Books

A Summary of 2011 Reading

Here's a summary of some of the high and low points in my reading last year. Maybe it will help you determine what to read (and what to avoid!) in 2012. 

Most helpful spiritually:

The Enemy Within: Straight Talk About the Power and Defeat of Sin - Kris Lundgaard
John Owen on the Christian Life - Sinclair Ferguson
Personal Declension and Revival of Religion in the Soul - Octavius Winslow
Apostasy from the Gospel - John Owen
Red Like Blood: Confrontations with Grace - Joe Coffey & Bob Bevington

Best theology:

John Owen on the Christian Life - Sinclair Ferguson
The Doctrine of the Knowledge of God - John Frame 
Trinitarian Spirituality: John Owen and the Doctrine of God in Western Devotion - Brian Kay 
The Triumph of Grace: Augustine’s Writings on Salvation – N. R. Needham (though I haven't finished it yet)

Worst theology:

Love Wins: A Book about Heaven, Hell, and the Fate of Every Person Who Ever Lives - Rob Bell

Best biographies:

Augustine of Hippo: A Biography - Peter Brown
The Rise of Theodore Roosevelt - Edmund Morris

Best novel:

Saturday - Ian McEwan

Most enjoyable:

The Pleasures of Reading in an Age of Distraction - Alan Jacobs
The Rise of Theodore Roosevelt - Edmund Morris
Friendship: An Expose - Joseph Epstein

Most unique:


Ready Player One - Ernest Cline

Most thought-provoking:

Trinitarian Spirituality: John Owen and the Doctrine of God in Western Devotion - Brian Kay
Desiring the Kingdom: Worship, Worldview, and Cultural Formation - James K. A. Smith


Most disappointing: 

What Dreams May Come - Richard Matheson
How to Write a Sentence (and How to Read One) - Stanley Fish

My top recommendations for our church members for 2012:

Bringing the Gospel Home: Witnessing to Family Members, Close Friends, and Others Who Know You Well - Randy Newman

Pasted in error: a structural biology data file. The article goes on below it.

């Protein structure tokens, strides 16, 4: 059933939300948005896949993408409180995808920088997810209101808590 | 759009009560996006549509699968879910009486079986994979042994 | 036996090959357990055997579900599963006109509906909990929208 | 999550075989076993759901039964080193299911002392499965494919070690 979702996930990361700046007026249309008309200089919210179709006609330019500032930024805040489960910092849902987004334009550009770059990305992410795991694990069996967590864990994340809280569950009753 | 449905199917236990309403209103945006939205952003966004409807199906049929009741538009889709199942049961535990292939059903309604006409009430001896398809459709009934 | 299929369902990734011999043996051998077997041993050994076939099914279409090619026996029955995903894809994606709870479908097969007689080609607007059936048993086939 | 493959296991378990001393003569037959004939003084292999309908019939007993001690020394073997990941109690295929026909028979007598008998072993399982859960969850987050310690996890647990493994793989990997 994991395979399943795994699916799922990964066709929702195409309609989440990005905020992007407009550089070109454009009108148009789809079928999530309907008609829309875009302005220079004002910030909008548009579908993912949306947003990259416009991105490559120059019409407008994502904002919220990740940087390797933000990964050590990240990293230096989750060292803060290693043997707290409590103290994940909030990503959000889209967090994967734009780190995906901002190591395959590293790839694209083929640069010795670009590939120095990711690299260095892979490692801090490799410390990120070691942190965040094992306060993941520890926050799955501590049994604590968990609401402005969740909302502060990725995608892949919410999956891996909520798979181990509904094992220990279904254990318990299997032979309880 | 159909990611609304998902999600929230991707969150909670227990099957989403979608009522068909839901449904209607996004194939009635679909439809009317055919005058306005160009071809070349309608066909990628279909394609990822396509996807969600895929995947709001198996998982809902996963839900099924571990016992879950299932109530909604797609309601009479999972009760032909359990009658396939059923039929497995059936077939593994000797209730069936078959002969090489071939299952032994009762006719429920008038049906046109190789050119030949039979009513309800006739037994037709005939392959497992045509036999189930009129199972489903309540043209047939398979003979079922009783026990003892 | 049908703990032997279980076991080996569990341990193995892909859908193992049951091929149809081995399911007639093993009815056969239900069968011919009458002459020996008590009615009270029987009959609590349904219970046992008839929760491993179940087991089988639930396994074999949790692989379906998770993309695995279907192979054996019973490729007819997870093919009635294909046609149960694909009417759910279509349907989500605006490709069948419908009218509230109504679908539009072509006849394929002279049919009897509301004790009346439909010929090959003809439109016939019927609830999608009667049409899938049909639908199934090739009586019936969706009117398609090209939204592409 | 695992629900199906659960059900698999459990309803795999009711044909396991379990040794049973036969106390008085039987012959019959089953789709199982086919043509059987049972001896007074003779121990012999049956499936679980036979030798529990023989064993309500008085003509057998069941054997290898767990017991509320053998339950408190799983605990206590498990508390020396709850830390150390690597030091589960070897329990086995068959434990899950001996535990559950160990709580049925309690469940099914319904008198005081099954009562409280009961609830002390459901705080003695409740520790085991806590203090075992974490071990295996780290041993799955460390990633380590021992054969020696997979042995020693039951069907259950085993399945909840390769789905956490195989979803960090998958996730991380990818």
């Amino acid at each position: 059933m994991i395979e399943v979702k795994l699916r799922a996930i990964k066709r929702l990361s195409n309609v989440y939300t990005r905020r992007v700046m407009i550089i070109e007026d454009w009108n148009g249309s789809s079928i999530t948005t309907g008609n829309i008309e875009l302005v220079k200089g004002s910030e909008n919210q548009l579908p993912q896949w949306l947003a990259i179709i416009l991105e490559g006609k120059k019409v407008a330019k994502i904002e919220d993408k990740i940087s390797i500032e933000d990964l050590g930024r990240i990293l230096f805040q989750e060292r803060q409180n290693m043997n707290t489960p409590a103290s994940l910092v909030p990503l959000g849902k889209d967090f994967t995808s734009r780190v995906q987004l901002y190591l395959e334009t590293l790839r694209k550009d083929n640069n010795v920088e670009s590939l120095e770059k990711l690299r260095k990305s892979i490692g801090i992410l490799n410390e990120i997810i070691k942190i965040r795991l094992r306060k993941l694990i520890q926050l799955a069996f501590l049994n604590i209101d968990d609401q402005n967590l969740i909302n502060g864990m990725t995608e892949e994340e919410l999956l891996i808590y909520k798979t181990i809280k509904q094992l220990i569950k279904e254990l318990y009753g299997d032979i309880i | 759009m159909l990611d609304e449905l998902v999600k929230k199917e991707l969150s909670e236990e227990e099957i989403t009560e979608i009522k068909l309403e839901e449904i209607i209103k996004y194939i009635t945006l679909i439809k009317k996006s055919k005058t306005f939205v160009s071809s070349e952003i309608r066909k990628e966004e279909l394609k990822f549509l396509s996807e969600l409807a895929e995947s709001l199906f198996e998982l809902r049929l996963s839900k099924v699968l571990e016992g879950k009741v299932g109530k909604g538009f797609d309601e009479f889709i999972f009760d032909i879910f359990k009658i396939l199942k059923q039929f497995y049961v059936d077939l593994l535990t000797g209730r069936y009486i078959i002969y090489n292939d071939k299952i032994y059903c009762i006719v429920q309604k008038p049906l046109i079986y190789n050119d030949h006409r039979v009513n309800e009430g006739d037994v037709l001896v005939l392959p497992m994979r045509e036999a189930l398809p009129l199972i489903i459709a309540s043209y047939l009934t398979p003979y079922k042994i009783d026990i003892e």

The Meaning of Marriage - Tim and Kathy Keller 
King's Cross: The Story of the World in the Story of Jesus - Tim Keller 
Note to Self: The Discipline of Preaching to Yourself - Joe Thorn
Red Like Blood: Confrontations with Grace - Joe Coffey & Bob Bevington

What did you read in 2011 that you would recommend to others? 

6 comments:

Michael Wright said...

Excellent list.

Number one on my recommendations list would be "The Valley of Vision" hands down.

Second would probably be "A Tale of Two Sons" by MacArthur.

Lee Dodd said...

Best Theology:
The Holiness of God, RC Sproul
The Marrow of Modern Divinity, Edward Fischer
Institutes of the Christian Religion, John Calvin
Worship in Spirit and Truth, John Frame

Most helpful spiritually:
Mortification of Sin, John Owen

Others I enjoyed:
Fair Sunshine, Jock Purves
Heaven Taken by Storm, Thomas Watson

Best Biographies:
This Was John Calvin, Thea Van Helsema
George Whitefield, Arnold Dallimore
In the Light of Eternity: Leonard Ravenhill, Mack Tomlinson

Amanda said...

I read a ton of books about twins in 2011, but it's not really necessary to mention them here.

I really want to read the Kellers' new marriage book. I'm not sure if I want to read the marriage book by the Driscolls even though I really liked their Peasant Princess series.

mwh said...

I was required by my employer to read a Stanley Fish book a while back; I was not impressed either.

I currently have my nose in two small F. F. Bruce books. I'm certainly his most loyal--and possibly only--fan, but his irenic style works for me (ironically).

Brian G. Hedges said...

Michael: I also loved Valley of Vision and return to it fairly often.

Lee: Thanks for all the recommendations. Finishing Calvin's Institutes is one of my goals for 2012!

Amanda: The Keller book is the best all-round book on marriage I've read. Most comprehensive in covering difficult issues with wisdom. Also best grounding in good theology. My only complaint is that it's sloppily written in a few places. Looks like it could have had better editing and it lacks the literary beauty of Mike Mason's book The Mystery of Marriage. As for Driscoll, I've only skimmed and spot-read. The strengths of their book seem to be their vulnerability about their own struggles and their frank discussion about sex. Others have given plenty of critique, which you've probably already seen. I'd say it's not the first book on marriage I'd hand most people, but it could be very helpful in certain situations.

Thanks for all the comments!

Brian G. Hedges said...

Oh - and mwh (Didn't mean to leave you out!): I largely agree with your appreciation for F. F. Bruce. I've recently been in his commentary on the Thessalonian letters. Whatever else may be said about him, Bruce was a faithful workman with the text.